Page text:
## Overview (2010)

### BibTeX

@MISC{Demaine10overview,

author = {Prof Erik Demaine},

title = {Overview},

year = {2010}

}

### OpenURL

### Abstract

In the last lecture we discussed Binary Search Trees(BST) and introduced them as a model of computation. A quick recap: A search is conducted with a pointer starting at the root, which is free to move about the tree and perform rotations; however, the pointer must at some point in the operation visit the item being searched. The cost of the search is simply the total number of distinct nodes in the trees that have been visited by the pointer during the operation. We measure the total cost of executing a sequence of searches S = �s1, s2, s3...�, where each search si is chosen from among the fixed set of n keys in the BST. We have witnessed that there are access sequences which require o(log(n)) time per operation. There are also some deterministic sequences on n queries (for example, the bit reversal permutation) which require a total running time of Ω(n log(n)) for any BST algorithm. This disparity however does not rule out the possibility of having an instance optimal BST. By this we mean: Let OPT(S) denote the minimal cost for executing the access sequence S in the BST model, or the cost of the best BST algorithm which has access to the sequence apriori. It is believed that splay trees are the “best BST”. However, they are not known to have o(log(n)) competitive ratio. Also, notice that we are only concerned with the cost of the specified operations on the BST and we are not

### Citations

32 |
Lower bounds for accessing binary search trees with rotations
- Wilber
- 1989
(Show Context)
Citation Context ...s (more tightly fitting xj), or nothing happens (the access is uninteresting for xj). The Wilber number is the number of alternations between ai increasing and bi decreasing. Wilber’s 2nd lower bound =-=[Wil89]-=- states that the sum of the Wilber numbers of all xj’s is a lower bound on the total cost of the access sequence, for any BST. It should be noted that this only holds in an amortized sense (for the to... |

8 | Key independent optimality
- Iacono
(Show Context)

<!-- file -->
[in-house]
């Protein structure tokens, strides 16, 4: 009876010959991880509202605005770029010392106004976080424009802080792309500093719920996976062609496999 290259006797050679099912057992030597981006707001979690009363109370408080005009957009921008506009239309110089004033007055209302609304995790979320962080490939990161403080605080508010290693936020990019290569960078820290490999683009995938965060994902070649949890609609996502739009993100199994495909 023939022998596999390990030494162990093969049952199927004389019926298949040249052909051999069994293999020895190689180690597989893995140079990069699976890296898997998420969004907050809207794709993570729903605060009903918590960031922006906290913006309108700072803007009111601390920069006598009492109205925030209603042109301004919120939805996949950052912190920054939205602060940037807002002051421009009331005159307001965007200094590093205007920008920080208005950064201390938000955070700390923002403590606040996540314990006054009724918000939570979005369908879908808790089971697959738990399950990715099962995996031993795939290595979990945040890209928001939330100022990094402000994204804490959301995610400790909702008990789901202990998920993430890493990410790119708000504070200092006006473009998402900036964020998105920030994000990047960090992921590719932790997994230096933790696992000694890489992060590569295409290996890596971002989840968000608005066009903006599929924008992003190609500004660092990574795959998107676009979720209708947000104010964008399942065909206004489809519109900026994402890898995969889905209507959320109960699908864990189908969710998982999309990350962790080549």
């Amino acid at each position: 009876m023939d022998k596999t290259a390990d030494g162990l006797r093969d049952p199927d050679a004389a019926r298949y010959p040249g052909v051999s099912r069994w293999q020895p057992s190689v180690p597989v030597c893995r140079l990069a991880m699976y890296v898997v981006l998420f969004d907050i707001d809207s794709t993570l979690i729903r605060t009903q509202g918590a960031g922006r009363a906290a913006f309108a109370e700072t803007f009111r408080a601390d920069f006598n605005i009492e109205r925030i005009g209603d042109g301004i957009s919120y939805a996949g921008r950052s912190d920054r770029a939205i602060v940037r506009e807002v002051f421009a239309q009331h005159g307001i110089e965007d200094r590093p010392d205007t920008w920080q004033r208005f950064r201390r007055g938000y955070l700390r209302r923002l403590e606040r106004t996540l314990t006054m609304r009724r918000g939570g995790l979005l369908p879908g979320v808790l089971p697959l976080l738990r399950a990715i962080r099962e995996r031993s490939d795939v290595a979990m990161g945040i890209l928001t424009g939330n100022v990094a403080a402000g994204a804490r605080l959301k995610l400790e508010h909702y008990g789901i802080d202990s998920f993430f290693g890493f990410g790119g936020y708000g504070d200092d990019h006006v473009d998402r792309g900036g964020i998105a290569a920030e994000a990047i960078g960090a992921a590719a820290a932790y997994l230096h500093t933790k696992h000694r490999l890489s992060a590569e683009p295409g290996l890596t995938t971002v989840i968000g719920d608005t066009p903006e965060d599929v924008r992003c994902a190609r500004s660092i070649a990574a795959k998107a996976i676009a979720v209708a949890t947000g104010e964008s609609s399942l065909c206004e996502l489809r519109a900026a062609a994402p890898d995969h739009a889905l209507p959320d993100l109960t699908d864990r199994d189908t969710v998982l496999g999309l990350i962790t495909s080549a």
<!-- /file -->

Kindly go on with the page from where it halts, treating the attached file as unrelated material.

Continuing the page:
Citation Context ... the expectation is taken over a random permutation π of the set of keys. Key-independent optimality is defined as usual with respect to the optimal offline BST. Theorem 6 (key independent optimality =-=[Iac02]-=-). A BST has the key-independent optimality property iff it has the working-set property. In particular, splay trees are key-independently optimal. 3Proof. (sketch) We must show that: � � � m Eπ[dyna... |

6 |
Mihai Pǎtra¸scu. Dynamic optimality — almost
- Demaine, Harmon, et al.
(Show Context)
Citation Context ...RB(X) + |X| 2 minASS⊠(X) minASS�(X) + minASS�(X) |add�(X)| + |add�(X) + 2|X| = |IRB�(X)| + |IRB�(X) + 2|X| ≤ ≤ ≤ ≤ 2maxIRB(X) + 2|X| 2maxIRB(X) + 4|X| 4minASS⊠(X) 4minASS(X) 5 Tango Trees Tango trees =-=[DHIP04]-=- are an O(lg lg n)-competitive BST. They represent an important step forward from the previous competitive ratio of O(lg n), which is achieved by standard balanced trees. The running time of Tango tre... |

1 |
The geometry of binary search trees. SODA ’09
- Demaine, Harmon, et al.
(Show Context)
Citation Context ...so far is the O(log log(n)) competitive ratio achieved by the Tango Trees - we shall see them in the later part of the lecture. Another perspective, is the recently proposed geometric view of the BST =-=[DHIKP09]-=-. In this approach, an correspondence between the BST model of computation and points in R2 is given. Informally, call a set P of points arborally satisfied if, for any two points a, b ∈ P not on a co... |